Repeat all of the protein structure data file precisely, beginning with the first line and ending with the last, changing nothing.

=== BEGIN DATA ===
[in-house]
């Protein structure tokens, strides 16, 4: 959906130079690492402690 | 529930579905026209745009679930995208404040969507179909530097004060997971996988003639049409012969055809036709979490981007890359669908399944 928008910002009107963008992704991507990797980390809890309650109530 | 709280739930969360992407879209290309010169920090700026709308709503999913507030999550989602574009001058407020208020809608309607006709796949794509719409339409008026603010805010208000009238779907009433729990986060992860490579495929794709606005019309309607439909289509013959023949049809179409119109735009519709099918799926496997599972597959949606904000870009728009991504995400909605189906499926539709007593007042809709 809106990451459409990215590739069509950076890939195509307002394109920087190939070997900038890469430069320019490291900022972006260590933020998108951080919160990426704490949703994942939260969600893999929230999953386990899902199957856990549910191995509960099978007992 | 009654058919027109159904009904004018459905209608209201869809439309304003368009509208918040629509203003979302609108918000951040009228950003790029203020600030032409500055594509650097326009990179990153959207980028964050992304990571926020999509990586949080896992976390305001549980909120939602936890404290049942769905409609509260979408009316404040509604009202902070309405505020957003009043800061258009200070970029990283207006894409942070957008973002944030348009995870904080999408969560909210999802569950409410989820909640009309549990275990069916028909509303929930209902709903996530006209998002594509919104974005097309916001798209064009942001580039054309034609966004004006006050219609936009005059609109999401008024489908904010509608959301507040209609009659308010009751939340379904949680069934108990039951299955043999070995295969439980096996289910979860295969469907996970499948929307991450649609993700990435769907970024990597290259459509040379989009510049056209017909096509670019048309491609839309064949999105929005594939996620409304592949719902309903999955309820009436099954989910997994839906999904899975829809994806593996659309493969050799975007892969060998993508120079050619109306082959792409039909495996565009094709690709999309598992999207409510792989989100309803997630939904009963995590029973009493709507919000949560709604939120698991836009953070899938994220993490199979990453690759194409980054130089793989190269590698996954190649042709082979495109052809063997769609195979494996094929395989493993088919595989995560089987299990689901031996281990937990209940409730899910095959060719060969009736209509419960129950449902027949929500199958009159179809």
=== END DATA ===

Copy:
[in-house]
């Protein structure tokens, strides 16, 4: 959906130079690492402690 | 529930579905026209745009679930995208404040969507179909530097004060997971996988003639049409012969055809036709979490981007890359669908399944 928008910002009107963008992704991507990797980390809890309650109530 | 709280739930969360992407879209290309010169920090700026709308709503999913507030999550989602574009001058407020208020809608309607006709796949794509719409339409008026603010805010208000009238779907009433729990986060992860490579495929794709606005019309309607439909289509013959023949049809179409119109735009519709099918799926496997599972597959949606904000870009728009991504995400909605189906499926539709007593007042809709 809106990451459409990215590739069509950076890939195509307002394109920087190939070997900038890469430069320019490291900022972006260590933020998108951080919160990426704490949703994942939260969600893999929230999953386990899902199957856990549910191995509960099978007992 | 009654058919027109159904009904004018459905209608209201869809439309304003368009509208918040629509203003979302609108918000951040009228950003790029203020600030032409500055594509650097326009990179990153959207980028964050992304990571926020999509990586949080896992976390305001549980909120939602936890404290049942769905409609509260979408009316404040509604009202902070309405505020957003009043800061258009200070970029990283207006894409942070957008973002944030348009995870904080999408969560909210999802569950409410989820909640009309549990275990069916028909509303929930209902709903996530006209998002594509919104974005097309916001798209064009942001580039054309034609966004004006006050219609936009005059609109999401008024489908904010509608959301507040209609009659308010009751939340379904949680069934108990039951299955043999070995295969439980096996289910979860295969469907996970499948929307991450649609993700990435769907970024990597290259459509040379989009510049056209017909096509670019048309491609839309064949999105929005594939996620409304592949719902309903999955309820009436099954989910997994839906999904899975829809994806593996659309493969050799975007892969060998993508120079050619109306082959792409039909495996565009094709690709999309598992999207409510792989989100309803997630939904009963995590029973009493709507919000949560709604939120698991836009953070899938994220993490199979990453690759194409980054130089793989190269590698996954190649042709082979495109052809063997769609195979494996094929395989493993088919595989995560089987299990689901031996281990937990209940409730899910095959060719060969009736209509419960129950449902027949929500199958009159179809």